After a while, the novelty wore off, and we got tired of even a white woman’s ways. It’s hard—waking up at daybreak, doing morning chores, and then going to school for five hours without eating breakfast. Her class was during the last hour, and we were as hungry as wild animals by that time. Some of us lived far from school, and if our step-uncle or older cousin-brother told us to go to the market before school, we had no choice. We were forced to run to her class with only a bellyful of worms because we knew she wouldn’t listen to our misfortunes even if we arrived two minutes late. It’s true! In America, time is money, but here time is different. Time is just now, nothing more.

It wasn’t only that we had responsibilities at home that came before school—sometimes we were sick. If we had malaria, we’d put our heads down and sleep. And if we had “runny belly,” we’d just run out of class when the cramping started. The dry season was so hot that we faded away like the songs of morning birds. One day she yelled at us. We admit, we weren’t cooperating, but people are like that. We forgive each other and just go on. “That’s life,” we’d tell her, “a log, as long as it stays in the water, will never become a crocodile.” Many things we just accepted as natural, but she considered such an attitude “fatalistic.”

Finally, she called the school disciplinarian on us. She should have done that much earlier, in our opinion. We played our roles by allowing him to throw out a few students, because we all knew they’d be back as soon as he got some cashew-wine money from them. Anyway, that’s the right of elders in our culture, and we’re taught in the bush to live by the established rules. We didn’t understand why she apologized after he left, and we couldn’t believe it when she undermined his authority by apologizing for his “poisonous pedagogy,” as she called it. Like a Guinean woman, she certainly had courage.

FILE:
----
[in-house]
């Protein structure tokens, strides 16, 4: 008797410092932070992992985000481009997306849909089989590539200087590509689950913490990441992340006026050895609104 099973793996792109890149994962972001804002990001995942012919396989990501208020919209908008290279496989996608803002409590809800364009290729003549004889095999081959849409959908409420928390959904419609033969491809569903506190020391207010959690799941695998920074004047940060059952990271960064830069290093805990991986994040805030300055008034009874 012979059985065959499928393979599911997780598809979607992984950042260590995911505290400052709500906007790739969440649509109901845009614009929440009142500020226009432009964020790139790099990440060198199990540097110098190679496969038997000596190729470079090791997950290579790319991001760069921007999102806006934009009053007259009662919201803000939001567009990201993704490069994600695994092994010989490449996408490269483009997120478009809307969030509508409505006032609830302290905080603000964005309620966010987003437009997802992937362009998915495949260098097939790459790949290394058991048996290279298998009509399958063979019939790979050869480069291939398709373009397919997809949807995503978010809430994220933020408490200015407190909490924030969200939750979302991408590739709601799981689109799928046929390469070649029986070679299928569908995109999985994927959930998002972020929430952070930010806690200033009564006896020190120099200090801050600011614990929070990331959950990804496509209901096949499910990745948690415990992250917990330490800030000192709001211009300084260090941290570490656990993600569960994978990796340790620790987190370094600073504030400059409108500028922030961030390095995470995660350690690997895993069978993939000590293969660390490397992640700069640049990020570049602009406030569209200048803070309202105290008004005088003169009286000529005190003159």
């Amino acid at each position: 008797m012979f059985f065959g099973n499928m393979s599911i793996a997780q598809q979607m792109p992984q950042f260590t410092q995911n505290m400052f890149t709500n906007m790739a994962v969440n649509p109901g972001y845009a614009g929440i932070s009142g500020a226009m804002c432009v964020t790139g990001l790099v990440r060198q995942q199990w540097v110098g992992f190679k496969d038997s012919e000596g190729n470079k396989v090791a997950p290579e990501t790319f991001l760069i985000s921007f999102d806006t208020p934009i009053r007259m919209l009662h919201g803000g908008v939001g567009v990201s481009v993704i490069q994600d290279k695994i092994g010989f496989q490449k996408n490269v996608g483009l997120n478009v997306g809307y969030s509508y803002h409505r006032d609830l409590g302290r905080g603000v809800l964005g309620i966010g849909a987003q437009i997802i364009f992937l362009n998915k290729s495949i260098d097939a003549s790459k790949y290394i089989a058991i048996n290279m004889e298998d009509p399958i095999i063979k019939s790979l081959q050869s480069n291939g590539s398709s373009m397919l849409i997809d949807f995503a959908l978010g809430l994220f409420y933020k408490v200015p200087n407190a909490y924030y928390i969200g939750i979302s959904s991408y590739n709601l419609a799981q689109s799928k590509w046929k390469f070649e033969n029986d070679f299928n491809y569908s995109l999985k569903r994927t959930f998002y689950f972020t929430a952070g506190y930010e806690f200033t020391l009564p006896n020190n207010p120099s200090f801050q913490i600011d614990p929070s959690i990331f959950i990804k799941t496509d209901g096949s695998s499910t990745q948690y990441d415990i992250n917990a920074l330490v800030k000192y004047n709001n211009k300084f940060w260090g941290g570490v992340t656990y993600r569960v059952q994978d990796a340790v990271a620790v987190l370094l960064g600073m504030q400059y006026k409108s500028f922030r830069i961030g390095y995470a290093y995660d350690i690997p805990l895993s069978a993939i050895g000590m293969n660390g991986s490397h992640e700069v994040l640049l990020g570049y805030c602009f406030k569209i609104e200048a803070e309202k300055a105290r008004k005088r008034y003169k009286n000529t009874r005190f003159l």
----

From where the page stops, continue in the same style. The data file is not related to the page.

Today, she did something different again. She came in and wrote a dialogue on the board. She asked questions about the dialogue that made us disagree. We had a lively discussion in English and then got into our groups and began designing some solutions for the problem presented in the dialogue. We always say, “When the ants unite their mouths, they can carry an elephant.”

We know she’ll stay, too. We saw it in her eyes.

Roz Wollmering (Guinea-Bissau)

Roz has a M.A. in Chinese from the University of Minnesota and a B.A. in Spanish and Biology from Saint Cloud State University, Minnesota. Writings about her Peace Corps experience in West Africa have appeared in Violet Ink, The SHE Company, and the Minnesota Women's Press. She is a former Associate Peace Corps Director in the Baltics.